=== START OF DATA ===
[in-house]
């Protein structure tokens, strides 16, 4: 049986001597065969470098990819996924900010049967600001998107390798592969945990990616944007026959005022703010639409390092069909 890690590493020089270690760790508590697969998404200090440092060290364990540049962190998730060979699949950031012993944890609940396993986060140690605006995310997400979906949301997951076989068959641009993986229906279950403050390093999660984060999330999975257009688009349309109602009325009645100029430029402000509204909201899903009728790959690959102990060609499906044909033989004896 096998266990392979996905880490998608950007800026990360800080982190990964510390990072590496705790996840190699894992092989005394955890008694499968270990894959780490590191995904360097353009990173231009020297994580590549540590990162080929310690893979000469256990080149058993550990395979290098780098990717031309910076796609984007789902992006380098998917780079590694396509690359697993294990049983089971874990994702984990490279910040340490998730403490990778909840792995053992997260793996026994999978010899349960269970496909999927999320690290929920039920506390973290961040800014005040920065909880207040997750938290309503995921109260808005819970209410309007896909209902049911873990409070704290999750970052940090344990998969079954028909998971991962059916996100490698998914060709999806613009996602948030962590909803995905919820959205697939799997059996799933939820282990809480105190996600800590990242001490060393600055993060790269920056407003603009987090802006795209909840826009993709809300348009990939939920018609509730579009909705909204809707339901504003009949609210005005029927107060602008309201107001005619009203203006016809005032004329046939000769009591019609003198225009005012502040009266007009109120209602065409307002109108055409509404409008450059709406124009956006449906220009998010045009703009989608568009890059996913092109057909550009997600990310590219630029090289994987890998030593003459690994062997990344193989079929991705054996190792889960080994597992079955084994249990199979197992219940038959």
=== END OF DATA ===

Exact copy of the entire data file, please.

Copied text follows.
[in-house]
């Protein structure tokens, strides 16, 4: 049986001597065969470098990819996924900010049967600001998107390798592969945990990616944007026959005022703010639409390092069909 890690590493020089270690760790508590697969998404200090440092060290364990540049962190998730060979699949950031012993944890609940396993986060140690605006995310997400979906949301997951076989068959641009993986229906279950403050390093999660984060999330999975257009688009349309109602009325009645100029430029402000509204909201899903009728790959690959102990060609499906044909033989004896 096998266990392979996905880490998608950007800026990360800080982190990964510390990072590496705790996840190699894992092989005394955890008694499968270990894959780490590191995904360097353009990173231009020297994580590549540590990162080929310690893979000469256990080149058993550990395979290098780098990717031309910076796609984007789902992006380098998917780079590694396509690359697993294990049983089971874990994702984990490279910040340490998730403490990778909840792995053992997260793996026994999978010899349960269970496909999927999320690290929920039920506390973290961040800014005040920065909880207040997750938290309503995921109260808005819970209410309007896909209902049911873990409070704290999750970052940090344990998969079954028909998971991962059916996100490698998914060709999806613009996602948030962590909803995905919820959205697939799997059996799933939820282990809480105190996600800590990242001490060393600055993060790269920056407003603009987090802006795209909840826009993709809300348009990939939920018609509730579009909705909204809707339901504003009949609210005005029927107060602008309201107001005619009203203006016809005032004329046939000769009591019609003198225009005012502040009266007009109120209602065409307002109108055409509404409008450059709406124009956006449906220009998010045009703009989608568009890059996913092109057909550009997600990310590219630029090289994987890998030593003459690994062997990344193989079929991705054996190792889960080994597992079955084994249990199979197992219940038959």